Total solar eclipse amazes millions across North America

Millions of people flocked to the path of totality for a once-in-a-lifetime plunge into darkness. Stella Acquisto with a look at the rare event, and why some locations had better luck than others.

By The Canadian Press and Patricia D'Cunha

Earth-bound audiences turned skyward as the sun moved directly behind the moon on Monday, plunging parts of Canada into the darkness of a total solar eclipse and a moment of shared celestial awe. 

Eclipse watchers in southwestern Ontario were the first on Canadian soil to experience the eclipse, before the path of totality moved into Quebec and Atlantic Canada, exiting Newfoundland about 30 minutes later. 

Temperatures dipped, animals quieted, and rapturous crowds watched as the sun’s corona came into view behind the black disc of the moon. Stars lit up the darkened skies and streetlights went on for a short period of time. 

This celestial dance, in which the moon, the sun and the Earth align, is possible thanks to some miraculous stage setting. The moon is about 400 times smaller than the sun, but it’s also about 400 times closer to the Earth – making both appear to be the same size in the sky.

Niagara Falls was the prime viewing location because it is nearly in the centre of the path of totality and the sun’s rays will be blocked for around three-and-a-half minutes. The blackout happened at 3:18 p.m., but the eclipse period will be between 2:04 p.m. and 4:32 p.m.

Around one million people descended on Niagara Falls and grey and cloudy skies broke momentarily as crowds caught a fleeting view of the total eclipse framed by the iconic waterfalls. Norma Rois, 58, was met with cheers when she yelled that it was her birthday during a moment of the totality.

“I felt like I was with family members the whole time. I don’t know their names, but we were cheering together,” she said.

Experts urged the public to take extra caution and avoid looking directly at the eclipse, warning of potential retina damage. They said certified solar eclipse glasses should be used and sunglasses don’t offer the protection needed.

Hirsh said while solar eclipses do happen from time to time, this is a unique one.

“These sorts of things they do happen, but you got to be in the right place in the world at the right time to see it. So the last time a total solar eclipse happened in this area was 1925 and it won’t happen again till 2144 so it’s going to be a while. That’s actually pretty good because on average it’s supposed to be every 400 years or so for a certain place.”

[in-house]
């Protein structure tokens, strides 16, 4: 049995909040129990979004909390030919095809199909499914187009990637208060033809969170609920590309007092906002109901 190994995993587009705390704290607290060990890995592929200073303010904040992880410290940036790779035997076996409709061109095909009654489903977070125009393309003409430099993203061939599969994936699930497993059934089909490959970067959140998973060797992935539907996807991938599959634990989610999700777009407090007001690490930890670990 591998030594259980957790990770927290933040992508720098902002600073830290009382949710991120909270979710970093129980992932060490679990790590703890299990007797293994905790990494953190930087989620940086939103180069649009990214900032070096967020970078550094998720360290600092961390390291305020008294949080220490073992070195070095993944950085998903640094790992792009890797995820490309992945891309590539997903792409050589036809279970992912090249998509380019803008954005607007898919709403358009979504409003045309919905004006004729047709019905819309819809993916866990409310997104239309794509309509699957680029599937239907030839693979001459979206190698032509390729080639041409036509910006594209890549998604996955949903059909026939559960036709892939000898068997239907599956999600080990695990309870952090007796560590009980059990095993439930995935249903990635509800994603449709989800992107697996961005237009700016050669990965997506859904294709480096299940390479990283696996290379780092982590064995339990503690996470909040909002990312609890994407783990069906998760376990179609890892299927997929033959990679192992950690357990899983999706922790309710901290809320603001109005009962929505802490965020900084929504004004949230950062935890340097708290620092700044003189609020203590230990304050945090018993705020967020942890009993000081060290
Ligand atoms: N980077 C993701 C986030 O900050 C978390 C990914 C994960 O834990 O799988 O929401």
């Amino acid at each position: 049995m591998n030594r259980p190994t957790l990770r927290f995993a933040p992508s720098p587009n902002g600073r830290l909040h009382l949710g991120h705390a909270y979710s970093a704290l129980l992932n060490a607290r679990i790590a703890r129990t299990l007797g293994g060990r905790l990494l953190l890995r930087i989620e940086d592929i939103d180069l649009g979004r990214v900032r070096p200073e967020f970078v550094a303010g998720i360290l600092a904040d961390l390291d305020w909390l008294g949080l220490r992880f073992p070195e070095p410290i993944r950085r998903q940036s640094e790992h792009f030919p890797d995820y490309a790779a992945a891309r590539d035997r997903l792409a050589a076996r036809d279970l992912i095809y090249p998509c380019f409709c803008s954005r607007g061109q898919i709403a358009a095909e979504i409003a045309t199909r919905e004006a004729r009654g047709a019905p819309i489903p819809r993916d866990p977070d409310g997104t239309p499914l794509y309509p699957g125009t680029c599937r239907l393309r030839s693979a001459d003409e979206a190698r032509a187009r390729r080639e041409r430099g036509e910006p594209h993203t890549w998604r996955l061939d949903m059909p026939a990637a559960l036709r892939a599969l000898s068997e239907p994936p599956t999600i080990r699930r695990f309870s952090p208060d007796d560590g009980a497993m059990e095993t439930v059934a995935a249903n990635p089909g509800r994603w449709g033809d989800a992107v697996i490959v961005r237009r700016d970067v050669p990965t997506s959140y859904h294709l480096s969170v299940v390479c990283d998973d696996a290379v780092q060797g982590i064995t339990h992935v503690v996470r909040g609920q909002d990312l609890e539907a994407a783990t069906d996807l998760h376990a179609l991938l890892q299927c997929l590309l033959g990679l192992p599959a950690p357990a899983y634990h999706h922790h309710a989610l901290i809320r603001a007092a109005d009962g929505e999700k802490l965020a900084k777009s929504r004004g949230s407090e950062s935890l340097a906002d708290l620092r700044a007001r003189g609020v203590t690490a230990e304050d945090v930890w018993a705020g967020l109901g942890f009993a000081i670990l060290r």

“This is rare. Everyone in North America America will get to see a partial and partial eclipses happen pretty regularly. Maybe you know once a year or so, but a total right here in our backyard is quite special.”

Niagara Falls declared a state of emergency leading up to the solar eclipse to prepare for the event. Niagara Falls Mayor Jim Diodati had said he expects the most visitors his city has ever seen in a single day.

Canada’s telecommunication companies have also been preparing their networks for a surge in demand in areas along the eclipse’s path. Companies said additional infrastructure, such as portable cell towers, would be deployed to certain areas to prevent possible disruptions.

Earth reflected on the moon

Dr. Laurie Rousseau-Nepton, an astrophysicist with the University of Toronto, tells CityNews the Earth will be reflected on the moon during the solar eclipse.

“So the moon is not going to be completely dark, it will shine from the earth glow and we’re going to see it. It’s like a mirror of our own light.”

“If we were to point a telescope and study the light coming from the moon at that moment, it would be the light coming from our atmosphere first that is reflected, then on the moon, and then back to us. We can look at that and study the composition of the upper layers of the atmosphere coming from earth. So it’s actually a science tool as well.”

She also explained what the eclipse represents for Indigenous communities.

“There’s very different views but what strikes me in Canada is that many communities see eclipses as a sign of peace, a moment where members of the same family meet in the sky. And it’s also some things that we also something that we also live in community on the ground observing it and being just mesmerized by it.”

While the next total solar eclipse in Canada is expected to pass through western provinces in 20 years, the phenomenon only happens in any given location roughly once every 360 years by some estimates.

Some areas have waited even longer.

Crowds in Kingston, Ont., which last fell under a total solar eclipse almost 700 years ago, cheered and howled as totality moved in. Volunteers hastily told people to put their eclipse glasses back on as the sun reemerged.

“You feel like you’re part of the universe in motion,” said Carole Giangrande. “There’s no human experience that can match it.”

Giangrande and Brian Gibson have been chasing solar eclipses for 45 years, their first dating back to Gimli, Man., in 1979. But the Toronto couple said the chance to capture a solar eclipse never goes out of style.

“So much in the world right now is so rotten, it gives you such a feeling of positivity and people enjoying themselves, and wonder,” Giangrande said of watching an eclipse. “It’s beautiful.”

With files from Nick Westoll of CityNews

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